Opinion: Surprise Indian rate hike reignites global recovery fear

Opinion: Surprise Indian rate hike reignites global recovery fear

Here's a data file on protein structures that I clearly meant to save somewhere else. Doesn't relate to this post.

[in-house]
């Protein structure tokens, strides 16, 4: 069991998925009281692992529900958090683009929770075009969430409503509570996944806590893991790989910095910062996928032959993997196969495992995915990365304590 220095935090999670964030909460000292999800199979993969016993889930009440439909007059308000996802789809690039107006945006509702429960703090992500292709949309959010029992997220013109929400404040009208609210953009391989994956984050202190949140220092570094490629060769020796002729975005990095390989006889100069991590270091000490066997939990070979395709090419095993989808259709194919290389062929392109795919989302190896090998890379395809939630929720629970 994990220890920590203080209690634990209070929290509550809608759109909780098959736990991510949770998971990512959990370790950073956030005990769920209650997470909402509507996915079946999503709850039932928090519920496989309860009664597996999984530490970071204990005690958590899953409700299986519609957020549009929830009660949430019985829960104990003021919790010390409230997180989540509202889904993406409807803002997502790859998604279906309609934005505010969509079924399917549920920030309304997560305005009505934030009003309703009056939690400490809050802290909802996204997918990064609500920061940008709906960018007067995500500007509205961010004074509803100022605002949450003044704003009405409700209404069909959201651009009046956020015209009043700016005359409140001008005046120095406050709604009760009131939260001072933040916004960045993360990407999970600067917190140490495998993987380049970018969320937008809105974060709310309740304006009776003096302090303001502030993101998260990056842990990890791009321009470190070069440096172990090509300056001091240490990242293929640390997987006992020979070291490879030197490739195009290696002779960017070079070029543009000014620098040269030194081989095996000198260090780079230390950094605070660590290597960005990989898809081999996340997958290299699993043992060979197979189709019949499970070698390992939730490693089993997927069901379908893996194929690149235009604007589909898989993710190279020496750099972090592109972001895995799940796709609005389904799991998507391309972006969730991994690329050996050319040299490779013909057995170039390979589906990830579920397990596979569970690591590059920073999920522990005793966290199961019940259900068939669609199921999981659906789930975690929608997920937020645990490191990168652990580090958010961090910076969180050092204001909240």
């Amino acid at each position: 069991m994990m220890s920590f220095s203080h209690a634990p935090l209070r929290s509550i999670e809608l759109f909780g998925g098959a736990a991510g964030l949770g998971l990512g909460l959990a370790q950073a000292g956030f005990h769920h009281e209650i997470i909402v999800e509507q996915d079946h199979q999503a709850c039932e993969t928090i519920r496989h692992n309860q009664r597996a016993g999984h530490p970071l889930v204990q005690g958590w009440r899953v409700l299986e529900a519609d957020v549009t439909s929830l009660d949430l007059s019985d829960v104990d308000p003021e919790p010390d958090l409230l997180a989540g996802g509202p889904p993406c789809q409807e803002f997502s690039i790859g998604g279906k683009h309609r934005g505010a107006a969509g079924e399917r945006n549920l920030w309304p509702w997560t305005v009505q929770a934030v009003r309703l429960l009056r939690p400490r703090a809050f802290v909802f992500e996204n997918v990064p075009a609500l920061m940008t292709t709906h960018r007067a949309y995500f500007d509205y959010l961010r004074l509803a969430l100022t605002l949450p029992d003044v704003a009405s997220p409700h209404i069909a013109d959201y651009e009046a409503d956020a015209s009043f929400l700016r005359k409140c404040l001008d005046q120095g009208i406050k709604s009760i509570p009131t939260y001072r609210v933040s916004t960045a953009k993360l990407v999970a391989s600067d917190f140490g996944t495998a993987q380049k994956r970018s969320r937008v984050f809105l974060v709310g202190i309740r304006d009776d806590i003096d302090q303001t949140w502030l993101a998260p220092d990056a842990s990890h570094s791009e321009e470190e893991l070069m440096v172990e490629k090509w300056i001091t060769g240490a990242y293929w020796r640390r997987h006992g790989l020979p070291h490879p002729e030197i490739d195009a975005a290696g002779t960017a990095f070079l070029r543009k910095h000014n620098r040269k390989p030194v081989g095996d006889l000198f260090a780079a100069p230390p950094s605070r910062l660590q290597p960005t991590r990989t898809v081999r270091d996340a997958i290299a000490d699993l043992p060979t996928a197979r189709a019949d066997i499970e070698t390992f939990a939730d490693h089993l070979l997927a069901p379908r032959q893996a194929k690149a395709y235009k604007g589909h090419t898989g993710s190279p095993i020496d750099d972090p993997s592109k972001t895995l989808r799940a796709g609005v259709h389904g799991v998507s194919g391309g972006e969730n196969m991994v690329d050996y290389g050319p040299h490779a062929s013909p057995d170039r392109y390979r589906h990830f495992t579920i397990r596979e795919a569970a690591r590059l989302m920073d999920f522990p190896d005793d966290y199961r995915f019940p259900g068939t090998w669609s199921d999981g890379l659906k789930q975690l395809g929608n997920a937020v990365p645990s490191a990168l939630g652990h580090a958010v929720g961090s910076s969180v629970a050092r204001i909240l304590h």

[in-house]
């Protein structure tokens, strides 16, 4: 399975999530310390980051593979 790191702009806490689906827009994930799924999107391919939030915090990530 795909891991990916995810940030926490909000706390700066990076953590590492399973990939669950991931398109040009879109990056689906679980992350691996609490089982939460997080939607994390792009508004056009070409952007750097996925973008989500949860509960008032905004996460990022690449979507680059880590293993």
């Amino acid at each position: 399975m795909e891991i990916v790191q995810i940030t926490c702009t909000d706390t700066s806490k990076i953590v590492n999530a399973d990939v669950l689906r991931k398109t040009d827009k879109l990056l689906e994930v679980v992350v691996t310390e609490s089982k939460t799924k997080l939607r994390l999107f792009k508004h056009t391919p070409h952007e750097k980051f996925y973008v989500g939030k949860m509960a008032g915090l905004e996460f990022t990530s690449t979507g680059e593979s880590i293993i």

By Danica Hampton The NZD was the strongest performing currency last week. NZD/USD climbed from below 0.7000 to above 0.7150 and the TWI rose about 1.6%. Solid demand from both macro and leveraged accounts, combined with further recovery in NZD/AUD, helped support the NZD/USD last week. It seems markets have come around to our view that a NZD/AUD below 0.7700 is unjustified on the basis on NZ’s economic fundamentals. We are picking annual average GDP growth for NZ of 3.1% for calendar 2010 and 3.5% for 2011. While hardly awe inspiring, such an outcome would see Australia’s growth advantage largely eroded by year-end. If AU-NZ growth differentials narrow as we expect, NZD/AUD should continue to trend higher in coming months, albeit slowly. Despite performing strongly for much of last week, the NZD hit a stumbling block on Friday night. In a surprise move, the Bank of India (BoI) raised its repo rate to 5.00% from 4.75% and said controlling inflation was “imperative”. The tightening from the BoI raised fears that central banks from other emerging economies may soon follow suit and sparked fears about how the global economy would cope. The BoI decision took a toll on commodity prices, equities and risk appetite. The CRB Index fell about 1% on Friday night and the S&P500 fell 0.51%. Worries about the global outlook saw investors ditch growth sensitive currencies like the NZD in favour of the relative safety of the USD. NZD/USD breached 0.7100 and skidded below 0.7070. However, rumoured sovereign demand for risk currencies as well as fix related buyers helped lift NZD off its lows as the week drew to a close. The global outlook isn’t looking too promising this week. The hangover from Friday’s BoI decision will likely temper risk appetite and demand for growth sensitive currencies like NZD early this week. However, the main event will likely be the EU Summit (March 26 & 27), where investors will be looking for a steer on what, if any, agreement the EU come to in terms of a bailout package for Greece. Meantime, there’s also a lot of NZ data to keep an eye on. Wednesday should confirm the current account deficit is rapidly shrinking, it’s expected to improve from Q3’s -3.1% of GDP to -2.1% in Q4. And we’re looking for a relatively solid 0.8%q/q expansion in Thursday’s Q4 GDP release. The global backdrop of tempered risk appetite, and a weaker EUR, may weigh on NZD/USD early in the week. With the NZ data expected to confirm a relatively solid NZ economic picture, we suspect any dips below 0.7000 will be relatively short-lived this week. Risk aversion saw the USD strengthen against most of the major currencies on Friday night. Risk appetite was zapped by modest losses in global equities and an unexpected tightening in Indian interest rates. The Bank of India (BoI) increased the benchmark reverse repo rate to 3.50% from 3.25% and the repo rate to 5.00% from 4.75%. In an accompanying statement, the BoI said controlling price gains became “imperative” after inflation accelerated to a 16-month high. The decision surprised markets as it came a month before the bank’s scheduled monetary policy meeting. India’s interest rate rise sparked worries that other Asian central banks may soon follow suit and raised concern that the removal of economic stimulus will hinder global growth. As a result, both commodity and equity prices suffered. The CRB Index, a broad measure of commodity prices, fell about 1% on Friday night. Gold prices fell 1.9% to US$1,107/oz. The S&P500 finished the night down 0.51% and the Dow Jones fell 0.35% - its first drop in nine days. Fears about the global outlook sent growth sensitive currencies like the NZD, AUD and CAD lower. However, problems in Europe added to the weight on EUR and GBP. GBP/USD tumbled from above 1.5150 to around 1.5000 after the Bank of England’s Sentence said “there is some risk of a UK double-dip recession”. The EUR recorded its biggest weekly drop since January, falling from above 1.3800 to nearly 1.3500. The confusion as to whether or not the EU will support Greece continues – Germany’s Merkel told parliament last week that the IMF may be the only solution to Greece’s woes. However, ECB President Trichet and French PM Sarkozy have expressed concern that an IMF bailout would suggest the EU can’t solve its own crises. Either way, the failure of Greece to secure financial assistance from the European Union continues to rattle EUR sentiment. While there’s a handful of Fed speakers scheduled this week, there is little in the way of key US data. In the UK, the CPI and the UK Budget will garner attention. However, the EU Summit (March 25 & 26) will likely be the key event, with market participants watching to see what agreement is made in terms of a rescue package for Greece. Ahead of the EU Summit, concerns about Greece’s funding difficulties are expected to limit bounces in EUR/USD to around the 1.3700 region. Meantime, the USD will likely remain firm as investors fret about how the global economy will cope with further stimulus removal. *All of the research produced by the BNZ Capital team of economists is available here

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